Since May, the Connected World Market Insights Series has been investigating opportunities that are being unlocked in the era of big and open data, enabled by information and communication technologies (ICT). As part of this series, a report on connected mining will be released in November, exploring the opportunities and barriers that startups will face in this sector. This blog sets the scene. Read the report here.
Integrated automation and control systems in the mining and energy resource industries have the potential to address the need for long-term cost reductions and increased levels of productivity and efficiency. Capitalizing on these opportunities, Canadian startups have been forging new tracks through these complex and resistant industries. While there are prospects for revolutionary change in these industries, the system is so complex that aligning with the right partners is crucial.
In many ways, heavy industry has led the development of connected technology systems. Supervisory control and data acquisition (SCADA) systems and programmable logic controllers (PLCs) have been deployed to control fixed plants and monitor productivity since the 1970s. In the 2000s, open access protocols and integration with Internet-based software have come to the fore, leading to advances in consumer device and energy management connectivity. However, with the focus on production maximization, the mining industry has fallen behind in its technology uptake.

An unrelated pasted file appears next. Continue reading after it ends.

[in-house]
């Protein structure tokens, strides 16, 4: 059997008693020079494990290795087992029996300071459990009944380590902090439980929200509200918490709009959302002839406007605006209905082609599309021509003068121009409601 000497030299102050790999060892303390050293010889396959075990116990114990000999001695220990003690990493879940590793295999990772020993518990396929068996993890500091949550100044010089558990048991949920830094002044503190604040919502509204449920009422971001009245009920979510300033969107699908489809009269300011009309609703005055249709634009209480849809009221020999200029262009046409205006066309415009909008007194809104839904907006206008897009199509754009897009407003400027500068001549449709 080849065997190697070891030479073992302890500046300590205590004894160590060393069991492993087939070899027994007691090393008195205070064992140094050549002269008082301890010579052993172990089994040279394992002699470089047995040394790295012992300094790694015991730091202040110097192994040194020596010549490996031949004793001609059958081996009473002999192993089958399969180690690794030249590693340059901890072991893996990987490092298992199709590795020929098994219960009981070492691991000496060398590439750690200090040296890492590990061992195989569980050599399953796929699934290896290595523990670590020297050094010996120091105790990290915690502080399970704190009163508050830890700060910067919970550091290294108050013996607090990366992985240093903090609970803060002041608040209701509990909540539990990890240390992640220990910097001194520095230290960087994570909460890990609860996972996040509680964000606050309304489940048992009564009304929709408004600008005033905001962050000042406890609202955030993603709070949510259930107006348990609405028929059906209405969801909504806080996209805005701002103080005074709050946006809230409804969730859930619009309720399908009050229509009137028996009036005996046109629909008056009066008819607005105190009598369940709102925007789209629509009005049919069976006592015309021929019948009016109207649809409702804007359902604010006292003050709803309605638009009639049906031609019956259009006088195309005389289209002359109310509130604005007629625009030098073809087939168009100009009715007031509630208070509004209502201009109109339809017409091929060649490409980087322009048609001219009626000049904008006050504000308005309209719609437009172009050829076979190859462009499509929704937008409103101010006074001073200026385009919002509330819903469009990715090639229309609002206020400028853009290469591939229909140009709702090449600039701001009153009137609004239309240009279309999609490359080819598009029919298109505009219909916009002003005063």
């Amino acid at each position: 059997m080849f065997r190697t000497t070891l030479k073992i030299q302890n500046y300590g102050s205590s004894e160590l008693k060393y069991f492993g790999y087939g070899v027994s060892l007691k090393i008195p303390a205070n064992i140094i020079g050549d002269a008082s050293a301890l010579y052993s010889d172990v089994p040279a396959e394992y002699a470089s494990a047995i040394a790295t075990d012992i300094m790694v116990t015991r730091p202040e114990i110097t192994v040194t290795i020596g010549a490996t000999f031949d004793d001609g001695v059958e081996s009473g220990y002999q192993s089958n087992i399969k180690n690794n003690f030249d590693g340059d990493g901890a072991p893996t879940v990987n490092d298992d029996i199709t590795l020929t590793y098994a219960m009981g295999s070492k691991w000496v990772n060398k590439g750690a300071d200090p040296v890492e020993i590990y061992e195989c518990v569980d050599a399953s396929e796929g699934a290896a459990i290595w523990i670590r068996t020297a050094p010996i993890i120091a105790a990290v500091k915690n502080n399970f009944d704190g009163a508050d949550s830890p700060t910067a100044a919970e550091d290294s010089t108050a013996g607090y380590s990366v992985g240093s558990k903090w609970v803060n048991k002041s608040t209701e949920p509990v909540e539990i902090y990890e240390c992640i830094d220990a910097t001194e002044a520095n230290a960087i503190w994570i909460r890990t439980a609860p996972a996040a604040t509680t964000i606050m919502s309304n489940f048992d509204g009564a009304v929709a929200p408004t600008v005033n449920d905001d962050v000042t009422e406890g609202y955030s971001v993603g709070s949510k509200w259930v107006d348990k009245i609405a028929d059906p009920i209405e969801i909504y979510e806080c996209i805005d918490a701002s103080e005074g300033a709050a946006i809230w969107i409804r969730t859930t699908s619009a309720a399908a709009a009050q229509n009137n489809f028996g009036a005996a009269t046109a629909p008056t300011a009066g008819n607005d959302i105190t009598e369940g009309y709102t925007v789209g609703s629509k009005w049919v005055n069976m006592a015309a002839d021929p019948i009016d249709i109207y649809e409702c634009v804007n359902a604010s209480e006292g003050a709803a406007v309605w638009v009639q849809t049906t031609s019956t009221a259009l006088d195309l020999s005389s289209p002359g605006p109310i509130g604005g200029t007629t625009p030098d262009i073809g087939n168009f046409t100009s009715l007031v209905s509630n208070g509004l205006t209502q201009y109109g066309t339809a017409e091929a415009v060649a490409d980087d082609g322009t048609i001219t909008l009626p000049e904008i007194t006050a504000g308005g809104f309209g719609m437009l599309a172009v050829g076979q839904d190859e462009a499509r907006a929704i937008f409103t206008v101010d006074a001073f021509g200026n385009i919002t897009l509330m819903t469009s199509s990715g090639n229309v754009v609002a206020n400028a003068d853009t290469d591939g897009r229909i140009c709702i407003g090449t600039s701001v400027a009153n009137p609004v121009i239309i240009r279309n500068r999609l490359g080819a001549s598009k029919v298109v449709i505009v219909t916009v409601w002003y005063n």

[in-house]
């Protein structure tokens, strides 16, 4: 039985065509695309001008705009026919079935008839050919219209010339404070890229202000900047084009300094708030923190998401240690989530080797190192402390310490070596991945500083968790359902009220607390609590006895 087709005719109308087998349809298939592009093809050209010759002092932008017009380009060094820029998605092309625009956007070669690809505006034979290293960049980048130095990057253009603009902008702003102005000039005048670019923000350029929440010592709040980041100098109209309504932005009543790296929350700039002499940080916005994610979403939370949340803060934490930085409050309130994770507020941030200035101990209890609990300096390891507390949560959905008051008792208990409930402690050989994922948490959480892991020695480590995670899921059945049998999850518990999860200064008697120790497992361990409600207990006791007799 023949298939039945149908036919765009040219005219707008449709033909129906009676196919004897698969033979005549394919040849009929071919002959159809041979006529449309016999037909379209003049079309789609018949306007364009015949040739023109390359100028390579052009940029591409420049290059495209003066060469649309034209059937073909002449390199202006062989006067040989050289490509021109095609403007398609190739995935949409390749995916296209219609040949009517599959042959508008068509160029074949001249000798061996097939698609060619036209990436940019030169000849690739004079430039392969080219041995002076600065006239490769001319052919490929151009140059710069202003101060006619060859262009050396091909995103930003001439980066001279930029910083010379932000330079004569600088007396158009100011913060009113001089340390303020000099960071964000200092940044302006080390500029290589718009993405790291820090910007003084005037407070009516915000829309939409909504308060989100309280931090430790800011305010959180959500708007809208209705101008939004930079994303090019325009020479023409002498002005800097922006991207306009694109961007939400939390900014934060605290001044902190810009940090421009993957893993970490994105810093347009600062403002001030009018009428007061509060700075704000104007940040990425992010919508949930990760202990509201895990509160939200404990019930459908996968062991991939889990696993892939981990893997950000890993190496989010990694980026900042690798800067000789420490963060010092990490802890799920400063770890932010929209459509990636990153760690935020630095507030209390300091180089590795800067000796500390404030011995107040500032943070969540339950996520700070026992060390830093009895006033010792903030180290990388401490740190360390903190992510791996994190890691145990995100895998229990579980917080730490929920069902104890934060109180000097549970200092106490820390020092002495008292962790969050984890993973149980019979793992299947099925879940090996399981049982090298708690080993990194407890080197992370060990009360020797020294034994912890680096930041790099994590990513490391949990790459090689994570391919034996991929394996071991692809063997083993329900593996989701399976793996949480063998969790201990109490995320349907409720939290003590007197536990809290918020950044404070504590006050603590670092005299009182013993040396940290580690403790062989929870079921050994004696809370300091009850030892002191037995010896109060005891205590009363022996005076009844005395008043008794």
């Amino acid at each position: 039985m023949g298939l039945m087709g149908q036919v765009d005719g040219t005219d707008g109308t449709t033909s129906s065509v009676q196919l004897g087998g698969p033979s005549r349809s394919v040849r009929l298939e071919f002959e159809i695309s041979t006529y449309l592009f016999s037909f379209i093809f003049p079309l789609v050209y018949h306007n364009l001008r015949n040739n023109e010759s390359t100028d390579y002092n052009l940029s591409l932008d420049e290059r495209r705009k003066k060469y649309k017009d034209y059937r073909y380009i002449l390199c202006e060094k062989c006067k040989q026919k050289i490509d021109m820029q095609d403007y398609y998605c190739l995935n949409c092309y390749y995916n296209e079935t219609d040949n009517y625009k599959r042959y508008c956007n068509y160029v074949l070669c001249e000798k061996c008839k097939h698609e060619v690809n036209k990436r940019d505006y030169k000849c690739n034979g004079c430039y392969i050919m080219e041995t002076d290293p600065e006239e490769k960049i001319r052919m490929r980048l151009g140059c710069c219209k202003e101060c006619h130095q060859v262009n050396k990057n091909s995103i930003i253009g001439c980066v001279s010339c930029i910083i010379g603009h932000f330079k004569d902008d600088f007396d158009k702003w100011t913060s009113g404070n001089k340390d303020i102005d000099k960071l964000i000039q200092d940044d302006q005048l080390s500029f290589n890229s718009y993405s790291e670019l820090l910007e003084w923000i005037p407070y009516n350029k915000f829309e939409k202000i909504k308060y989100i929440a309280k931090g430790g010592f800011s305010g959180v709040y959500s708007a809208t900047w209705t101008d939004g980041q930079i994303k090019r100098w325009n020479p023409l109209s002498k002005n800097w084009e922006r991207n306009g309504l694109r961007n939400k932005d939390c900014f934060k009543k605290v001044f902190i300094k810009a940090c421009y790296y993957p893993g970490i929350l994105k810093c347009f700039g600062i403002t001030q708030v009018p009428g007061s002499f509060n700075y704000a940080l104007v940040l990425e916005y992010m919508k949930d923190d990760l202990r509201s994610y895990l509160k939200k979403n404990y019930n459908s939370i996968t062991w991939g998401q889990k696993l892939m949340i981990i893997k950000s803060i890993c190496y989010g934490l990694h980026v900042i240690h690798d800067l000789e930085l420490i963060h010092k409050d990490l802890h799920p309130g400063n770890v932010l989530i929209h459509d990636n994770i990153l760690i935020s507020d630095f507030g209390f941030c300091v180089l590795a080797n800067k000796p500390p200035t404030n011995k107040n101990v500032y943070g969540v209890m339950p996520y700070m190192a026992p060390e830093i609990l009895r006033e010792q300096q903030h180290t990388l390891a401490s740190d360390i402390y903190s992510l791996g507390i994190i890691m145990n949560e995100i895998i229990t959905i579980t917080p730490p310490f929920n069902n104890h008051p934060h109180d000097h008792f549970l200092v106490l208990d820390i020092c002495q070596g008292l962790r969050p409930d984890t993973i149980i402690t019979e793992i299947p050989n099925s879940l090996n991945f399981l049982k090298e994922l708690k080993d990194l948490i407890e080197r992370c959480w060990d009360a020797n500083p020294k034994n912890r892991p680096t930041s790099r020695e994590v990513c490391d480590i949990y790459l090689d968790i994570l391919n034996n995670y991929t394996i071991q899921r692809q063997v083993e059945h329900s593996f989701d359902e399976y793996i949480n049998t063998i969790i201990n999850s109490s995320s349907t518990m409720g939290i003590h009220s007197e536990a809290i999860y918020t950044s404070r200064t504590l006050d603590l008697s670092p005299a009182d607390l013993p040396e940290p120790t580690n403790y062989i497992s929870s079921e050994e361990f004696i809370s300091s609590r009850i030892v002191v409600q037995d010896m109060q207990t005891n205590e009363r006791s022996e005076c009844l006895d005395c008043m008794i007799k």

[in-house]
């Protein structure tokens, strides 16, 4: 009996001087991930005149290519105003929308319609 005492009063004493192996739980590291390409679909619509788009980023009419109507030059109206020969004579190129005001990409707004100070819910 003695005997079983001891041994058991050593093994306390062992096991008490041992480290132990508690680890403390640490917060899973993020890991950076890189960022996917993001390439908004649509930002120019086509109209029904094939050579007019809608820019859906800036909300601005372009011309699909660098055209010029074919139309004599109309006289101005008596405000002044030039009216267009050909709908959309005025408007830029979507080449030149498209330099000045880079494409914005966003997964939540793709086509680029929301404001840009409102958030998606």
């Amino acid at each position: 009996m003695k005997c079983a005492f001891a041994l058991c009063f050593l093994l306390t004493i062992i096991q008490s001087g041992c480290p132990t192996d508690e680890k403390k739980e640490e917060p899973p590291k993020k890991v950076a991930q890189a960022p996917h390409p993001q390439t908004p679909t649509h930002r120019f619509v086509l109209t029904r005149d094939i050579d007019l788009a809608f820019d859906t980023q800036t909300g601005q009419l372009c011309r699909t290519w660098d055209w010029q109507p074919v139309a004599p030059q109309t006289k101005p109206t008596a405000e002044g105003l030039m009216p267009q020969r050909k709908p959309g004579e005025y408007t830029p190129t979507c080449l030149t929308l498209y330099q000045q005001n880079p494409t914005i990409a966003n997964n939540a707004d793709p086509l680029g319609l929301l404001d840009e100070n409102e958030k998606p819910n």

As leading-edge technology sectors move into the new world of the Internet of Things and big data, so too must resource industries. Risk reduction and increased productivity are the key goals of the energy and mining sectors. These sought-after gains will be realized through the implementation of up-to-date technologies in asset utilization, process optimization, incident prevention and environmental compliance.
Resource industries are very complex and have very long project timelines. They often fall back on traditional behaviours and prefer an economic climate that favours short-term profits. These conditions create numerous, although not insurmountable, barriers for the implementation of innovative technologies. For example, mining technology. Indeed, we argue that it is inevitable that resource industries will use more connected hardware and software to continue to improve efficiency and maximize productivity. The key is finding the right partnerships and implementing the kinds of technology that will endure in the industry.
The challenge is for technology vendors to prove their worth in advance. As demonstrated in the other Connected World Market Insights Series reports, IoT solutions will be connecting data sensors to communications, remote controllers and data analyzers, models and automated responses, interfaces and reporting capabilities. For most vendors in this space, this means having a product that fulfils a segment of the IoT solution.
Vendors must be able to demonstrate that their product will:
Again, the goal is to have everything run efficiently and effectively.